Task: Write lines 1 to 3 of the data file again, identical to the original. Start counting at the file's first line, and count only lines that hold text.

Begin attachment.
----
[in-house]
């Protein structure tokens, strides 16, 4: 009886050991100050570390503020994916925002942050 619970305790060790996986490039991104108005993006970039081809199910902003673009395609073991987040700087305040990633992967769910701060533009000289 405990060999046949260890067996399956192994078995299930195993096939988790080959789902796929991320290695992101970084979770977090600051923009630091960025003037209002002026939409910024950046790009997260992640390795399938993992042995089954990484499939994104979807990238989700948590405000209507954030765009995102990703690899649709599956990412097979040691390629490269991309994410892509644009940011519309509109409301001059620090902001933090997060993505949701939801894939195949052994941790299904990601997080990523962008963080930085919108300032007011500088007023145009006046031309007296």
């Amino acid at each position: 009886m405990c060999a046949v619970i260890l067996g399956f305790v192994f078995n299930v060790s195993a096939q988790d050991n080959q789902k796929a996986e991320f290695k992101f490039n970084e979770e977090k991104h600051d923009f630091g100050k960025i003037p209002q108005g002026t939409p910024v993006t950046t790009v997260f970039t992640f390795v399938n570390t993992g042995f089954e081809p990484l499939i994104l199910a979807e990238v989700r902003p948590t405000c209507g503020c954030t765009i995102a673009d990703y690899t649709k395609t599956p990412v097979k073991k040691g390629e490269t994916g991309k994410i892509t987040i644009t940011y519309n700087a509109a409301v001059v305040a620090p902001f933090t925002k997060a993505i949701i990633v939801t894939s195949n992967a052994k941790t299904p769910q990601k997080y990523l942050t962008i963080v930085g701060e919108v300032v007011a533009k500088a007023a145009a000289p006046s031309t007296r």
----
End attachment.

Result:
[in-house]
């Protein structure tokens, strides 16, 4: 009886050991100050570390503020994916925002942050 619970305790060790996986490039991104108005993006970039081809199910902003673009395609073991987040700087305040990633992967769910701060533009000289 405990060999046949260890067996399956192994078995299930195993096939988790080959789902796929991320290695992101970084979770977090600051923009630091960025003037209002002026939409910024950046790009997260992640390795399938993992042995089954990484499939994104979807990238989700948590405000209507954030765009995102990703690899649709599956990412097979040691390629490269991309994410892509644009940011519309509109409301001059620090902001933090997060993505949701939801894939195949052994941790299904990601997080990523962008963080930085919108300032007011500088007023145009006046031309007296």
């Amino acid at each position: 009886m405990c060999a046949v619970i260890l067996g399956f305790v192994f078995n299930v060790s195993a096939q988790d050991n080959q789902k796929a996986e991320f290695k992101f490039n970084e979770e977090k991104h600051d923009f630091g100050k960025i003037p209002q108005g002026t939409p910024v993006t950046t790009v997260f970039t992640f390795v399938n570390t993992g042995f089954e081809p990484l499939i994104l199910a979807e990238v989700r902003p948590t405000c209507g503020c954030t765009i995102a673009d990703y690899t649709k395609t599956p990412v097979k073991k040691g390629e490269t994916g991309k994410i892509t987040i644009t940011y519309n700087a509109a409301v001059v305040a620090p902001f933090t925002k997060a993505i949701i990633v939801t894939s195949n992967a052994k941790t299904p769910q990601k997080y990523l942050t962008i963080v930085g701060e919108v300032v007011a533009k500088a007023a145009a000289p006046s031309t007296r």